Is the story still occasionally convoluted and riddled with plot holes? Yeah, I would be lying if I said that the sequel doesn't suffer from some of the same problems that hindered the original. There are just a few too many twists that seem to come out of left field, and they throw in one final turn at the end that feels like it might just be a bit much. But that said- isn't that sense of magical lunacy the charm of the Now You See Me franchise? The whole appeal is playing along with the characters and going "Wait, how did they do that?" around every turn. Now You See Me 2 builds on that idea, creating something that is often so ludicrous and so meticulously crazy that you just can't help but have a good time. Just when you think that the filmmakers can't pull another trick on you, they're back at it again with a different wild stunner, which makes for a fun experience.

Mainly, the sequel succeeds by continuing the story of the original, not just abandoning the setup and selling another adventure with the Four Horsemen. Screenwriter Ed Solomon progresses the characters in natural directions, tying up some of the loose ends from the ending of the last one. Now You See Me 2 completes the story arc from the original, and in retrospect, it improves on some of the last-minute twists that got lost in the shuffle of its predecessor's big reveal. Frankly, I didn't remember much about the end of Now You See Me, besides the initial shock of Ruffalo's double agent. Solomon knows this, and smartly builds off the more underdeveloped aspects of why Dylan Rhodes switched sides. The way that it mixes the characters is well done, and essentially, I liked where they took this story.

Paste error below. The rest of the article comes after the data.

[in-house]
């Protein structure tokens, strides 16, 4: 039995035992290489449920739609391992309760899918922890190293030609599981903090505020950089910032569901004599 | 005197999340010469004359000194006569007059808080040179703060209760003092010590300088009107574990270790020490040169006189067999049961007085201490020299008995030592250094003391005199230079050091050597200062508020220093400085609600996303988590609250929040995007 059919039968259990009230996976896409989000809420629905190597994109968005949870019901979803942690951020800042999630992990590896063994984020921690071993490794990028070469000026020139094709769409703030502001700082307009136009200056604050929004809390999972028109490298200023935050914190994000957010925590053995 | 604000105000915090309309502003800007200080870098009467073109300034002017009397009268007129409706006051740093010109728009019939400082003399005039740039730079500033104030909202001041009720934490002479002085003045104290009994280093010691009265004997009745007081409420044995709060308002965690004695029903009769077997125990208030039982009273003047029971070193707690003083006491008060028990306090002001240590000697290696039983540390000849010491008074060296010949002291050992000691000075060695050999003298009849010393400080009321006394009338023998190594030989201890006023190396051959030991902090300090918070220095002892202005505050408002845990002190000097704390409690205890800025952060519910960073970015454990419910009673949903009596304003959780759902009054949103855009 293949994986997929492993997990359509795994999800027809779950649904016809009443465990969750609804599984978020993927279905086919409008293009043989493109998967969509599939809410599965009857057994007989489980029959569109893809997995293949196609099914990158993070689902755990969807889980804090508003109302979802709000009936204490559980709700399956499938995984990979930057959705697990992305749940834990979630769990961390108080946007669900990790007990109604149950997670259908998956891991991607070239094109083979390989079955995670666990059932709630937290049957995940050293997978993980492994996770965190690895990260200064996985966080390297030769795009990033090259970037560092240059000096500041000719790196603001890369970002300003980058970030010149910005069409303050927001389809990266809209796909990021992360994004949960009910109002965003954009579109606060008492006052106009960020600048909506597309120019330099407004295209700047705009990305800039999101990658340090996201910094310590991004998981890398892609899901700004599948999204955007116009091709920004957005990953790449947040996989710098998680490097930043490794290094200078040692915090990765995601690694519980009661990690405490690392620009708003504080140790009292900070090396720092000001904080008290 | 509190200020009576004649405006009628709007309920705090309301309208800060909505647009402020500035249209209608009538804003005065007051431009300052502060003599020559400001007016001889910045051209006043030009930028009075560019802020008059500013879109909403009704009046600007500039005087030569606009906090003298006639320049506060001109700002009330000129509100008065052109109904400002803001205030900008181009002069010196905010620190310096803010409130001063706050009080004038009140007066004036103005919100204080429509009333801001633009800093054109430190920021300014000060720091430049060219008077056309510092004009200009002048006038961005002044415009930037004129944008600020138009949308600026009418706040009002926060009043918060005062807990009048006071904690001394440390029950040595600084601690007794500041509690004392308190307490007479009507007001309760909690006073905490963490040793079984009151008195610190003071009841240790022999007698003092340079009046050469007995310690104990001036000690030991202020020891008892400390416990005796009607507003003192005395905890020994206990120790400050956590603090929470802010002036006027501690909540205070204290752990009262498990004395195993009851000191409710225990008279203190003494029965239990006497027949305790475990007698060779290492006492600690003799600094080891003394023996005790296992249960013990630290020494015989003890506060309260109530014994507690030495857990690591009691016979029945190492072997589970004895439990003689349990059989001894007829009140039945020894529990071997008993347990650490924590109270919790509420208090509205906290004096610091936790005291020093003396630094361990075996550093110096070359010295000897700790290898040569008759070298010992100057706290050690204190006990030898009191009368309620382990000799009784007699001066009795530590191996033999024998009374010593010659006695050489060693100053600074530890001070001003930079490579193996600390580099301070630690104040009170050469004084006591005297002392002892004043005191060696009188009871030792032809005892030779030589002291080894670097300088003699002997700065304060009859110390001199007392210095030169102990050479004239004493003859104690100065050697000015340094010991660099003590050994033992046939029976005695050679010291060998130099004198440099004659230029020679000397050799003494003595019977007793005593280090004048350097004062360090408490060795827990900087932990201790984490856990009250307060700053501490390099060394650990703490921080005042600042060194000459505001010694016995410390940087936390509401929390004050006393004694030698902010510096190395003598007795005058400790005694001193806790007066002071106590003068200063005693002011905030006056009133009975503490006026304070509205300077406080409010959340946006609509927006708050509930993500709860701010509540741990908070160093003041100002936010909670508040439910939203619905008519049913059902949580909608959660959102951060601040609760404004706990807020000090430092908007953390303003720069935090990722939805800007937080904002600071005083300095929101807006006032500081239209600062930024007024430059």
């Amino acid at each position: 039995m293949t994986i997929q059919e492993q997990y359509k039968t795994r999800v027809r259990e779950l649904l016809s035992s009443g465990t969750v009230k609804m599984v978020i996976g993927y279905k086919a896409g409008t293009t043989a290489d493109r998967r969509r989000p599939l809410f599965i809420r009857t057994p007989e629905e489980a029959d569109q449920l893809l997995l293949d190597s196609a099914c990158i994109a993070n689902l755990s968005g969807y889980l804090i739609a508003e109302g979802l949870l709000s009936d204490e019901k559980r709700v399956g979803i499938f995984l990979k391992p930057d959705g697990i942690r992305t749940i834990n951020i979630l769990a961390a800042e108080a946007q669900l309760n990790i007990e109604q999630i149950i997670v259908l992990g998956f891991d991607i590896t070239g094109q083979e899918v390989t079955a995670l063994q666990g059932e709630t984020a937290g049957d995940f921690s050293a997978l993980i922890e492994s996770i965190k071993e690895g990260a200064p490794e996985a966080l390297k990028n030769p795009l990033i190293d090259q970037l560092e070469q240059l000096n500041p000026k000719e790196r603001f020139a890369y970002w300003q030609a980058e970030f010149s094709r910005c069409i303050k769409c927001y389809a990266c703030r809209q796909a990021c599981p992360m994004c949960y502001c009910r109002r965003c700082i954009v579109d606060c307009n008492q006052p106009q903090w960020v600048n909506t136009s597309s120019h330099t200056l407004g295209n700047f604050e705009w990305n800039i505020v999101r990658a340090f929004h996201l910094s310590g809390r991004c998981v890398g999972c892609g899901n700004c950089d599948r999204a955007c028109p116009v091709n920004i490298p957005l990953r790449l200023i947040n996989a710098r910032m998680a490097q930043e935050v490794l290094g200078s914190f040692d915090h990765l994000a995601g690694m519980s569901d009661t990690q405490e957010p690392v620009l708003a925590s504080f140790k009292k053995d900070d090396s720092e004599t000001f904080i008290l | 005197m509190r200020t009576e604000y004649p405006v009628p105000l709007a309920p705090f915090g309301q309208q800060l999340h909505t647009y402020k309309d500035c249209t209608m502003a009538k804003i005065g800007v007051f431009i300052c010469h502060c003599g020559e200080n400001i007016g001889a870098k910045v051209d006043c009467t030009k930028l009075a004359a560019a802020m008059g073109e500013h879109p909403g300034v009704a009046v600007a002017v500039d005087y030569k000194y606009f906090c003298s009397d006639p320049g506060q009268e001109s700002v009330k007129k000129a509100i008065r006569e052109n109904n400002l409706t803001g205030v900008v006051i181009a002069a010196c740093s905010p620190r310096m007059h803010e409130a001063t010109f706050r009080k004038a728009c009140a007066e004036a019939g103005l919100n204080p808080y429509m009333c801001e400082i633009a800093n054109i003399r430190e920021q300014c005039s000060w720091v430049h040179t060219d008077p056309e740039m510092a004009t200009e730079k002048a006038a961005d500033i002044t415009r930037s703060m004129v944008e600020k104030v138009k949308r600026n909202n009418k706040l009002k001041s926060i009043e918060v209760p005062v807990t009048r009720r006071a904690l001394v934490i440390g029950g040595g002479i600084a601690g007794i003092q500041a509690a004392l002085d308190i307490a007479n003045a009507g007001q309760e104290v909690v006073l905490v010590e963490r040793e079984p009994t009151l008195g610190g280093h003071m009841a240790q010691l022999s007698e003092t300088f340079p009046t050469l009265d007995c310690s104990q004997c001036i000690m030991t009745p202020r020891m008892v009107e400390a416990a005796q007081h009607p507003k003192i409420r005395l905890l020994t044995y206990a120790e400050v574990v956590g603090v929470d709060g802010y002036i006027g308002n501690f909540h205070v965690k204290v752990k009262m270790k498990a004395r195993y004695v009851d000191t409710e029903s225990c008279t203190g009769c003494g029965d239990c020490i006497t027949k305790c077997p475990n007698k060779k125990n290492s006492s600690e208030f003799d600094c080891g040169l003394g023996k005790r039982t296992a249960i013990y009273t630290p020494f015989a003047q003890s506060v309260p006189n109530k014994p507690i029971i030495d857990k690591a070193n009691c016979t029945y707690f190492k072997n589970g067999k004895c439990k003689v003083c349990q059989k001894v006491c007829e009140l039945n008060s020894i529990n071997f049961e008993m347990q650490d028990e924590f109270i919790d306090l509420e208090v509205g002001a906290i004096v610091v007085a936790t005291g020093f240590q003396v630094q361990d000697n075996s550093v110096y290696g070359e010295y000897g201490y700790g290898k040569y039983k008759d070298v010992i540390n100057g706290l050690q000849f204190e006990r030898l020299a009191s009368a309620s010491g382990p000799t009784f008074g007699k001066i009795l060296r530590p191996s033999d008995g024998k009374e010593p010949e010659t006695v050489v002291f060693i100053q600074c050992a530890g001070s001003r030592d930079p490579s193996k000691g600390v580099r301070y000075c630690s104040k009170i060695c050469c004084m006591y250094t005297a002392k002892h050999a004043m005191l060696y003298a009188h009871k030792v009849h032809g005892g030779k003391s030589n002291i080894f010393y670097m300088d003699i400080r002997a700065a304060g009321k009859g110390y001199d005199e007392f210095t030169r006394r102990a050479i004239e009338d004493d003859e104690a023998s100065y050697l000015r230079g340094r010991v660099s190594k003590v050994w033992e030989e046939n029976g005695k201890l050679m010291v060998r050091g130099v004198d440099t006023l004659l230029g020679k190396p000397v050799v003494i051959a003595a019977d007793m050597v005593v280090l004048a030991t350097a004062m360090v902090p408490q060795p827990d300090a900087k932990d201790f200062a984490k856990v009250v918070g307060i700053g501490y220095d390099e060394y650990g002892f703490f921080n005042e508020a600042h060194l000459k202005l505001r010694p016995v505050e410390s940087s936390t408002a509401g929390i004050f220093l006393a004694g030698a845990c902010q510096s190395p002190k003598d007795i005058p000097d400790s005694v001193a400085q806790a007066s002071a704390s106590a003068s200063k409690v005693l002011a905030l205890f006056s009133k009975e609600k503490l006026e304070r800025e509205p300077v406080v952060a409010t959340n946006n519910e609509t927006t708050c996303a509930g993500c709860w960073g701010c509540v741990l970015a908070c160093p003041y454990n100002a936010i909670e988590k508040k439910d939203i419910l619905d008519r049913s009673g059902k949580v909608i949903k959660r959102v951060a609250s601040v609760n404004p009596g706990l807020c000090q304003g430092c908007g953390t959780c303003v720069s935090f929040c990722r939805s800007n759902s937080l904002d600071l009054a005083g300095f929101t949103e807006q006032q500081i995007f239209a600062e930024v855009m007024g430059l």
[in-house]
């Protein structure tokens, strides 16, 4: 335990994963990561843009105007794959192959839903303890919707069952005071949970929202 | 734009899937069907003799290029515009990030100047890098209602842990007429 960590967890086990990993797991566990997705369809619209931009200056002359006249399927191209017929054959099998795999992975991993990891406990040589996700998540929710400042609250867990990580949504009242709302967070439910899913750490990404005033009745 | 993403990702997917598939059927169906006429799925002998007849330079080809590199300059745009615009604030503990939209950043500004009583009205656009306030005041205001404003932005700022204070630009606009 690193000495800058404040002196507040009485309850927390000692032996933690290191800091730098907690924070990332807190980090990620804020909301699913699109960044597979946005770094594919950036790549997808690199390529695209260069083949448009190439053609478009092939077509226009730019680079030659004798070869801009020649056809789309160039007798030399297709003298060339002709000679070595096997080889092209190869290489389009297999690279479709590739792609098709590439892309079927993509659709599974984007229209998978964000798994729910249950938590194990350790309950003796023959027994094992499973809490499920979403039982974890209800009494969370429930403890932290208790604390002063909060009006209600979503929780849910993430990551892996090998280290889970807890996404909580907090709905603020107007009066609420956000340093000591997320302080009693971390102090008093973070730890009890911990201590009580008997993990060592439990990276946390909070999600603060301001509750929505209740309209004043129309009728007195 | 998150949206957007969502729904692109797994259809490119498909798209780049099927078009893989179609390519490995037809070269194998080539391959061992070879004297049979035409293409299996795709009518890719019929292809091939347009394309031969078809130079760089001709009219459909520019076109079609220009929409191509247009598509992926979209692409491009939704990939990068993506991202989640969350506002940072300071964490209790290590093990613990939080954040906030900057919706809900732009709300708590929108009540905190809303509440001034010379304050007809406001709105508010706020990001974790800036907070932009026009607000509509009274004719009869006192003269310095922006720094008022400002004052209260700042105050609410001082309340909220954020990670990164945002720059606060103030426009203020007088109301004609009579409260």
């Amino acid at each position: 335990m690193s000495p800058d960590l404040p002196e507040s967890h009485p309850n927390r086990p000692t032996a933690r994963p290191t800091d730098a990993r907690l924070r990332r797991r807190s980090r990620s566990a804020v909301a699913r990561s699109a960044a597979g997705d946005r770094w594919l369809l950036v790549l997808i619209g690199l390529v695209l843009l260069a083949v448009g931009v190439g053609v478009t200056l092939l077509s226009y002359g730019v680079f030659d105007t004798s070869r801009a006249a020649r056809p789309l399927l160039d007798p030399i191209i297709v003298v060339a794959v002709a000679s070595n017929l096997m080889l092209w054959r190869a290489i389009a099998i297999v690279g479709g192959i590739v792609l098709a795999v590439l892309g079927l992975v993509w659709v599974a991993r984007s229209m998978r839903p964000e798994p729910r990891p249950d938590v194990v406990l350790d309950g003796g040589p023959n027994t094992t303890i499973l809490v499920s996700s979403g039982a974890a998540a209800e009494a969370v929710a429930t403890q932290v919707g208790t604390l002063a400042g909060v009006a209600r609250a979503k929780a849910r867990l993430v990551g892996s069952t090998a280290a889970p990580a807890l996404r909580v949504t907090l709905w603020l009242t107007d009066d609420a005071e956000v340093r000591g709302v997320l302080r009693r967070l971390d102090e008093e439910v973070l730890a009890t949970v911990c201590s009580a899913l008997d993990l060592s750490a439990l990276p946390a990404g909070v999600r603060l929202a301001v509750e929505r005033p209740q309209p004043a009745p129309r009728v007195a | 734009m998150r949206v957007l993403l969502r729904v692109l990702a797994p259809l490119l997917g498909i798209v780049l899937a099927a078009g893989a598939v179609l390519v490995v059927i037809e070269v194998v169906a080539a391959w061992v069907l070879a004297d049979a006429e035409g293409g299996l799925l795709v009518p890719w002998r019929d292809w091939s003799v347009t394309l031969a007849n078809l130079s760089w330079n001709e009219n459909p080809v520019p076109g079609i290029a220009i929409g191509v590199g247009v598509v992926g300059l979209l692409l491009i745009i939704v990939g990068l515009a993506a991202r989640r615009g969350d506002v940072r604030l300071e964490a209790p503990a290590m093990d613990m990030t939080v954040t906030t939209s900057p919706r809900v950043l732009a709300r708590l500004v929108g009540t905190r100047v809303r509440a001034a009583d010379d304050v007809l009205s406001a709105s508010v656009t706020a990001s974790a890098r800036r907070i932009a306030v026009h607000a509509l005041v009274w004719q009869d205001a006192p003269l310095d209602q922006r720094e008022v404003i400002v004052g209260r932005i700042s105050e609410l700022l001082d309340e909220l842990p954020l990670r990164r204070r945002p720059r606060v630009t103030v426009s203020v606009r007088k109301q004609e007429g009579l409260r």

The franchise's cast has smartly built itself on the acting talents of Mark Ruffalo, who is without a doubt one of the best actors on the planet. Ruffalo has a rather meaty character in Rhodes (for an action movie, at least), and it's always fun to watch him have a good time. Rhodes is one of the few characters with a clearly defined arc, and the Avengers star pulls it off. He's backed up by a game ensemble, led by Jesse Eisenberg, Woody Harrelson, Dave Franco, and Lizzy Caplan, all of whom seem to be having a blast in their magical roles (especially Harrelson, playing dual roles as Merritt and twin brother). Michael Caine and Morgan Freeman pop in for some added prestige, but for me, the standout was Daniel Radcliffe. The Harry Potter star has already pulled off playing a farting corpse this year with ease in Swiss Army Man, and in NYSM2, he gets the chance to play a real smarmy a-hole. And as a longtime Potter fan, it was a blast to watch.

For a film that runs at 130 minutes in length, Now You See Me 2 is a surprisingly zippy journey, never really dragging or testing the patience of its audience. Instead, it emerges as constant light-hearted fun, accompanied by a spectacular cast and a wide array of tricks and twists that will keep you on your toes. This sequel may not have been strictly "necessary" in the true sense of the word (and honestly, few sequels ever are), but as a heist movie and as a summer blockbuster, Now You See Me 2 is a breezy, highly enjoyable success.

THE FINAL GRADE:  B+                                            (7.8/10)

Image Credits: GuardianEWJobloComing Soon

1 comment:

  1. Ronald H. Witt says I really liked this movie.